What Is a Septic System and How Does It Work?

A septic system is a series of components that help to manage the wastewater produced by a household. Unlike a traditional system that uses city or municipal-based sewer systems, septic systems are completely self-contained on the property and maintained by the homeowner. Septic tanks are inspected by specialized professionals, and are not typically reviewed during a traditional home inspection.

The system uses a process involving microorganisms to break down waste, and proper management of a septic system is vital to keep it operating properly. The septic system collects wastewater from the home and retains solid materials in an underground tank. It then returns any treated water to the soil around the tank, known as the drain field. Wastewater is separated into three layers: sludge, liquid (also called effluent), and scum, comprised of oils and grease. Regular pumping of the tank is recommended to keep it clean. If you’re wondering what else you need to know about doing a septic check and how the system works, read on to learn more. 

What is a septic system, and how does it work?

Septic systems take wastewater from the toilet, shower, sink, bathtub, and appliances like the dishwasher and washing machine and run it through a drainpipe to the septic tank. All solid materials sink to the bottom of the tank and form a sludge. While grease, fats, and oils float to the top to form scum. Bacteria in the tank feed on organic matter, while liquids pass through a filter near the tank outlet. These liquids then go into the drain field, and perforated pipes allow the wastewater to seep into a layer of gravel. More bacteria break down these contaminants through the gravel and the soil below. If your home has a sewer system, underground pipes transport all of the wastewater to a local waste treatment facility.

It’s important to note that the city or municipality you live in is responsible for maintaining the sewer system, while homeowners are responsible for maintaining their own septic systems. On average, a complete septic system can cost between $2,000 to $8,000 total. It’s vital to ensure that your system remains in good working order to avoid expensive repairs and replacement of any components. Start by getting your tank pumped per the manufacturer’s recommendations. If you have a large home or a lot of bathrooms, you will likely need to have the tank pumped more frequently. You may need to occasionally replace lids on the tank, as they crack or get damaged over time. Other crucial maintenance steps include ensuring that the drain field drains properly at all times so it doesn’t create a backflow that could cause the system to clog and break. Make sure you’re using a septic tank treatment monthly to promote the growth of good bacteria that help to break waste and sludge down.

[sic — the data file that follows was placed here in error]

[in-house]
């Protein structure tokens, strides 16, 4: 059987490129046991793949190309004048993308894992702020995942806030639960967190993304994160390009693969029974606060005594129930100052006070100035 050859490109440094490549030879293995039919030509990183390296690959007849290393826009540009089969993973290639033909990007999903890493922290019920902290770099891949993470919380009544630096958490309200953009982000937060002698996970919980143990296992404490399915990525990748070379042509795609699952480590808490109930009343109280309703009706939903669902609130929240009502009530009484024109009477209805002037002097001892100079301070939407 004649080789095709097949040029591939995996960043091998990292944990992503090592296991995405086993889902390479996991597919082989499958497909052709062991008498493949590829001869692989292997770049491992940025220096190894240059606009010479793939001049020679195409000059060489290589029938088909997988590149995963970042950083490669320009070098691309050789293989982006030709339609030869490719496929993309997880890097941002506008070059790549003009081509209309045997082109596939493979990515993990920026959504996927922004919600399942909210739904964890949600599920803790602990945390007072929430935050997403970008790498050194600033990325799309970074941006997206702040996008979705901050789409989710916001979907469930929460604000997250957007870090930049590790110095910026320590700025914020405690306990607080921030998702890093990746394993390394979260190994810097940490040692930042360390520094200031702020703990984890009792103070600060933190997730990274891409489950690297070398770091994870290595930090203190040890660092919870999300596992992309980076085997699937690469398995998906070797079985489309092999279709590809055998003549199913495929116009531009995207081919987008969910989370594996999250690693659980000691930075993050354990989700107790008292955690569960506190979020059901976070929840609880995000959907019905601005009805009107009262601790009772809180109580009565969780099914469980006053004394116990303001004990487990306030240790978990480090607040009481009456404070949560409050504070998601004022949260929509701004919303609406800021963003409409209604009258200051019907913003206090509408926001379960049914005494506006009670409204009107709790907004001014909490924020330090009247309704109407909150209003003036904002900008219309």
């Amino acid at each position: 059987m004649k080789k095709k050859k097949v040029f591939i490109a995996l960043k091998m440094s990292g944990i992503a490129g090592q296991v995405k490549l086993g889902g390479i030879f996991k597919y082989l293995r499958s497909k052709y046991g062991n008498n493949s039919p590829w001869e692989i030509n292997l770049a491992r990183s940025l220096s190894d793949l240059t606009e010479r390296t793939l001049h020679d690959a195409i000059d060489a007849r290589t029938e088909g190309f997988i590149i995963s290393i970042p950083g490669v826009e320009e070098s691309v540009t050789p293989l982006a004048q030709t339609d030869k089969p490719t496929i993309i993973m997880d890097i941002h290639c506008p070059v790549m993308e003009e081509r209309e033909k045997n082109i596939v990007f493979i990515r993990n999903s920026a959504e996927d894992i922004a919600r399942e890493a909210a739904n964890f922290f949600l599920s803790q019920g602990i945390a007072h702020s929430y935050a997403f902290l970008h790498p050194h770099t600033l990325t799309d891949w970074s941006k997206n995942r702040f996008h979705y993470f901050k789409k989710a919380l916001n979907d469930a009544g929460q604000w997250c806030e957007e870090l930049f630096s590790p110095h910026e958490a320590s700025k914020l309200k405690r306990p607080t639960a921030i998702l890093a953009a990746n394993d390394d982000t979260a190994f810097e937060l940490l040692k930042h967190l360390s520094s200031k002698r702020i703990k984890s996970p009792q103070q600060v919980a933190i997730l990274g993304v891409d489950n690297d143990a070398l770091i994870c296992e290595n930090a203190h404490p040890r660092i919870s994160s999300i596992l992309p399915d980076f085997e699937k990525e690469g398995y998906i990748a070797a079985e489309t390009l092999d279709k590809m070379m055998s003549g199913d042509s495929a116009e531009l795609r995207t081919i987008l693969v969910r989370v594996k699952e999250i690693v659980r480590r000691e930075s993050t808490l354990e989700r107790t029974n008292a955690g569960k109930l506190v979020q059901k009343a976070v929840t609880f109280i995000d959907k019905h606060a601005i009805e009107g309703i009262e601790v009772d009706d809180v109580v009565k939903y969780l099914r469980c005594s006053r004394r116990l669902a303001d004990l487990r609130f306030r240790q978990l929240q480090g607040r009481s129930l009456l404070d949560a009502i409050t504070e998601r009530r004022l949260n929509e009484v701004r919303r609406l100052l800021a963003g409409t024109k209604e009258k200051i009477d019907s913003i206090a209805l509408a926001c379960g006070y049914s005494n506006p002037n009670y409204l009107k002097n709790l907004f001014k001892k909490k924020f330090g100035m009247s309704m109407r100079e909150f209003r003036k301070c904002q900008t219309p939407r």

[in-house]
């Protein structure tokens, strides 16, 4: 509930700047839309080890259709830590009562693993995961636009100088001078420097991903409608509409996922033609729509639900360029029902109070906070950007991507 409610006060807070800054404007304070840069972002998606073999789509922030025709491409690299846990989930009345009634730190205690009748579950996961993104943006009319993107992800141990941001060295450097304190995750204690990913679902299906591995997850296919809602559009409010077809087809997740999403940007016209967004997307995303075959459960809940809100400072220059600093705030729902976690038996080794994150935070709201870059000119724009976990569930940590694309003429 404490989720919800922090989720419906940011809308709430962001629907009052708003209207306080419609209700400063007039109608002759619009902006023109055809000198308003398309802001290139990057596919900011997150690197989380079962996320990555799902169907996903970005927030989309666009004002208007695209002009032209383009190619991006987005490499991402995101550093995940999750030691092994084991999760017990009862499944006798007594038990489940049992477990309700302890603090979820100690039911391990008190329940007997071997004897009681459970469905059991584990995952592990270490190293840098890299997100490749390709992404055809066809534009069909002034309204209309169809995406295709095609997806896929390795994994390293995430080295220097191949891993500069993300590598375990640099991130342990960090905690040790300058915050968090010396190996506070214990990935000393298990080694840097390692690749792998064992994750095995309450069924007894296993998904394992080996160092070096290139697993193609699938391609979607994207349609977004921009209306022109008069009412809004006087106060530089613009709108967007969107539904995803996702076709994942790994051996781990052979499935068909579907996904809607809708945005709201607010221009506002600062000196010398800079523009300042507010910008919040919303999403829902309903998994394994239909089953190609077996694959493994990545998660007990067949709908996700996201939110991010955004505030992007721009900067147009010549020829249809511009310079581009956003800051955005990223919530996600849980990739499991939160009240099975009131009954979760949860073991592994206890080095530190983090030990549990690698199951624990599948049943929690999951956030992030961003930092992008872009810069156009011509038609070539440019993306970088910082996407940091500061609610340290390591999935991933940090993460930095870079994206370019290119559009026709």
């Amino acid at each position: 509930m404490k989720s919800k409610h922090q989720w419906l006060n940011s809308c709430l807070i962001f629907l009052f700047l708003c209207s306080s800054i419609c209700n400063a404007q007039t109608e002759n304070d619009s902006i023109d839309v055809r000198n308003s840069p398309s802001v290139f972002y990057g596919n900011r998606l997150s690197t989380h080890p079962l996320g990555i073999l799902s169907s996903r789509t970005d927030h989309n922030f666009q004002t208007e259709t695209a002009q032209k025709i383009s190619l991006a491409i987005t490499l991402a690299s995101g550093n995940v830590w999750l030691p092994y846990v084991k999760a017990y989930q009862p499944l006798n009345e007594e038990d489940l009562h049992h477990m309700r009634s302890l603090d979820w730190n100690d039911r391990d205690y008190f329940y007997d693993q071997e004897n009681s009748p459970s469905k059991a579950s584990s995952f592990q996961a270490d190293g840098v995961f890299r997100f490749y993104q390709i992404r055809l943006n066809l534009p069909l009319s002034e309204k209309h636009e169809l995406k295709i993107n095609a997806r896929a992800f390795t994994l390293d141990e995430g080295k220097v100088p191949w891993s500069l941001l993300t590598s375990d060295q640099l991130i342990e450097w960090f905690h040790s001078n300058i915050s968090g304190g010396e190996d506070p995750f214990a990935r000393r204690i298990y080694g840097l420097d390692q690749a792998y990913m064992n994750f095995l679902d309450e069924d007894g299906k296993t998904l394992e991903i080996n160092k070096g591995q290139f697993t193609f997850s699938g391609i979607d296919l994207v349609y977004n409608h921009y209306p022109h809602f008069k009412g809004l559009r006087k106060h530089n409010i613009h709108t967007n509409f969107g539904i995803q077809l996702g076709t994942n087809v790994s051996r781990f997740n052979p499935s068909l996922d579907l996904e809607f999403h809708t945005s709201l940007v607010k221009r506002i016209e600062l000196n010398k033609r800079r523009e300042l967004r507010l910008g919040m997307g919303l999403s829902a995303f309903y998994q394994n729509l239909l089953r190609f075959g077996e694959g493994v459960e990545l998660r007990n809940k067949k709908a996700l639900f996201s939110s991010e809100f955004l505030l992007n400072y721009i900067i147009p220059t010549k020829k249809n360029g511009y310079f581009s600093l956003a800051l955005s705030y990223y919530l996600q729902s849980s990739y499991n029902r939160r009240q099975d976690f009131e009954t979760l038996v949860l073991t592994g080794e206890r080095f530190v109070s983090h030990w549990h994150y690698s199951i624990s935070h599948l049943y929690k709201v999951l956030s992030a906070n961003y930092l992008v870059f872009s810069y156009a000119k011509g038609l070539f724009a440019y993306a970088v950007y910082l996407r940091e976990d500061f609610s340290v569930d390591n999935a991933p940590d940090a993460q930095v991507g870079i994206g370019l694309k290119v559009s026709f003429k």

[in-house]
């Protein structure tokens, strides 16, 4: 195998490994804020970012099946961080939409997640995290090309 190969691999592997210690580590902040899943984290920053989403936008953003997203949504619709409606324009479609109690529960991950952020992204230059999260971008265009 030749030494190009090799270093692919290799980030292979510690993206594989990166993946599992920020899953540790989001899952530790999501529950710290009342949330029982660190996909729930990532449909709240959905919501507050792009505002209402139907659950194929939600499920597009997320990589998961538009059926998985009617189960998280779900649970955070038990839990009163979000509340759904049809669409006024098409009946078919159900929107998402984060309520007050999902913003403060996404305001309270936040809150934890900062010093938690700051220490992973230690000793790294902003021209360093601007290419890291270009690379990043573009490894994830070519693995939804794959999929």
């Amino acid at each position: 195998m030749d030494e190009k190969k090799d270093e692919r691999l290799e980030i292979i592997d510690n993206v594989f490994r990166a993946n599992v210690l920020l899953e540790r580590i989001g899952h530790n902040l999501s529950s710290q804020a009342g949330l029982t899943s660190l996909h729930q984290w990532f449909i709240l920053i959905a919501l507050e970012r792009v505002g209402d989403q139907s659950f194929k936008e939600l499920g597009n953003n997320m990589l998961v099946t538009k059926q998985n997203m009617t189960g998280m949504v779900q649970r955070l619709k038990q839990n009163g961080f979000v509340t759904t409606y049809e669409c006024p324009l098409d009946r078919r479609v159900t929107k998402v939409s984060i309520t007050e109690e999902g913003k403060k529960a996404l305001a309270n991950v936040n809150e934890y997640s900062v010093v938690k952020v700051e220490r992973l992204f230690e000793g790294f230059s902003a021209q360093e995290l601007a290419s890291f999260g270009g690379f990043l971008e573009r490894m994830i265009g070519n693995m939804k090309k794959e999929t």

How does a septic system inspection work?

You’ll want to do a septic check and inspection every so often, especially before selling your home. The inspector will check for a variety of things to confirm that your system is in good working condition.

Septic system inspection checklist

Ideally, you should have a complete septic system inspection every three to five years, particularly before selling your home. Here’s a septic tank inspection checklist to know exactly what the inspector is looking for.

  • The inspector will remove the cover to the tank and look at the water level. This level shows whether or not the water is draining as it should. The inspector will turn on the water in your home to ensure everything is flowing correctly from your house to the septic tank. They will also ensure that the tank’s water level remains steady when adding more water.
  • A dye test may also be used to see how much of the drained water goes into the septic tank. The inspector will also look for any standing water near the drain field.
  • If the tank is full or reaching capacity, you will likely need to pay for a septic tank pumping in order to pass inspection.
  • During the inspection, your inspector will also check the backflow. This tells the inspector if there are any possible issues with the drain field. It’s also crucial to ensure that nothing is blocking the flow of wastewater from your home to the tank and from the tank to the drain field. 

Tips for your septic system

Here are some tips to keep your septic system running smoothly so you can avoid septic failure and costly repairs.

  • Never flush anything down the toilet other than human waste and toilet paper. Diapers and sanitary napkins should never, ever be flushed whether you have a septic system or not.
  • Make sure you know what size your septic tank is and where the drain field is located. Look for any paperwork showing when the system was inspected last in case it’s time for an updated inspection.
  • Pay attention to how much water you use, particularly during periods of heavy rain, as this can potentially overwhelm the drain field. Try to reduce the amount of water you use at home by installing low-flow showerheads.
  • Avoid using too much water on the same day, such as showering and running the dishwasher and washing machine all on the same day. Instead, spread the use of major appliances out throughout the week.
  • Always fix plumbing leaks as soon as you notice them.
  • Do a septic check by a professional inspector at least every three to five years. If the tank looks full, get it pumped as soon as possible to keep things running optimally.
  • Use a septic tank treatment to keep bacteria thriving. This bacteria will “eat” the sludge and waste away to keep your tank cleaner and clearer for longer. 

Schedule a septic check every few years to keep your system running smoothly. With these tips and some diligence, you can keep your septic system in optimum condition. If you’re a home inspector, be sure to visit our website to learn more about our software features today.